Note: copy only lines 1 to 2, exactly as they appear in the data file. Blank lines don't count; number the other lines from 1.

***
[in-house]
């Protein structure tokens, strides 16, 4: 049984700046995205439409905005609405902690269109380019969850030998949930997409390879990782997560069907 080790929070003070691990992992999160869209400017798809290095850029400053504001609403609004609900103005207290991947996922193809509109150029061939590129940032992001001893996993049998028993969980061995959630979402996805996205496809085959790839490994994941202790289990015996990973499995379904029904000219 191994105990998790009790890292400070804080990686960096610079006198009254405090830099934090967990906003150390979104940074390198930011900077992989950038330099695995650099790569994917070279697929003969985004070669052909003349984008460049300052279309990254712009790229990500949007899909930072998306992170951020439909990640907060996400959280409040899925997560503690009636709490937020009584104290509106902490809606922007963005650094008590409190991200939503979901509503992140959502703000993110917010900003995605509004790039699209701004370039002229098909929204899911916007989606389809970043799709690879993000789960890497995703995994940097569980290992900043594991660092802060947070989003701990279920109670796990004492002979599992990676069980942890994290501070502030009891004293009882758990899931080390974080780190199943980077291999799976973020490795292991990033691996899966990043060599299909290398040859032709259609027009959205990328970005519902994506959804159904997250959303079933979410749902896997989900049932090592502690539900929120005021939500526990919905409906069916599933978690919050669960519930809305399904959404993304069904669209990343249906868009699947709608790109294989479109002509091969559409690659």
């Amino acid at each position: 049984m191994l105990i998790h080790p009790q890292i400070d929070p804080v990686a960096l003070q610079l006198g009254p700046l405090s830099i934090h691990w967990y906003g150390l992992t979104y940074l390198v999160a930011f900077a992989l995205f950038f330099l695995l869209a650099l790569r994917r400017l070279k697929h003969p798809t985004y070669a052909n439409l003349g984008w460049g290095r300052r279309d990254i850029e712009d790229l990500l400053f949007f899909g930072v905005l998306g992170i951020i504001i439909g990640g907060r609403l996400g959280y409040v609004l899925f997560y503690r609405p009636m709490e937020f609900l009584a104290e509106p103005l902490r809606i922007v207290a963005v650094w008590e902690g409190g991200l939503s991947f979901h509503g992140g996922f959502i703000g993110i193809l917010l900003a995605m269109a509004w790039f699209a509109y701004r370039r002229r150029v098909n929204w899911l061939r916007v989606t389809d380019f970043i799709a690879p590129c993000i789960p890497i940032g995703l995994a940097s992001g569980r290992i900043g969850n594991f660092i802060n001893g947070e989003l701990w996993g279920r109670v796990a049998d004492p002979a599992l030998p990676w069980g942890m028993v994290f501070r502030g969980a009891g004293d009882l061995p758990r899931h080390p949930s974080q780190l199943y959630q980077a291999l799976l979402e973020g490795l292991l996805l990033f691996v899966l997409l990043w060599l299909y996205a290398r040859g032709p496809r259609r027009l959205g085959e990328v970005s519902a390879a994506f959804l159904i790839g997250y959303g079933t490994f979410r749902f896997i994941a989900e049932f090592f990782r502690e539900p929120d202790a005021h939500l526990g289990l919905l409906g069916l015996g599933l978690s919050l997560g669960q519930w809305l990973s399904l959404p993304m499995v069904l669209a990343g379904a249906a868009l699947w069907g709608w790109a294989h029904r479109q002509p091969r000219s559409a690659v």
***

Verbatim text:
[in-house]
């Protein structure tokens, strides 16, 4: 049984700046995205439409905005609405902690269109380019969850030998949930997409390879990782997560069907 080790929070003070691990992992999160869209400017798809290095850029400053504001609403609004609900103005207290991947996922193809509109150029061939590129940032992001001893996993049998028993969980061995959630979402996805996205496809085959790839490994994941202790289990015996990973499995379904029904000219 191994105990998790009790890292400070804080990686960096610079006198009254405090830099934090967990906003150390979104940074390198930011900077992989950038330099695995650099790569994917070279697929003969985004070669052909003349984008460049300052279309990254712009790229990500949007899909930072998306992170951020439909990640907060996400959280409040899925997560503690009636709490937020009584104290509106902490809606922007963005650094008590409190991200939503979901509503992140959502703000993110917010900003995605509004790039699209701004370039002229098909929204899911916007989606389809970043799709690879993000789960890497995703995994940097569980290992900043594991660092802060947070989003701990279920109670796990004492002979599992990676069980942890994290501070502030009891004293009882758990899931080390974080780190199943980077291999799976973020490795292991990033691996899966990043060599299909290398040859032709259609027009959205990328970005519902994506959804159904997250959303079933979410749902896997989900049932090592502690539900929120005021939500526990919905409906069916599933978690919050669960519930809305399904959404993304069904669209990343249906868009699947709608790109294989479109002509091969559409690659």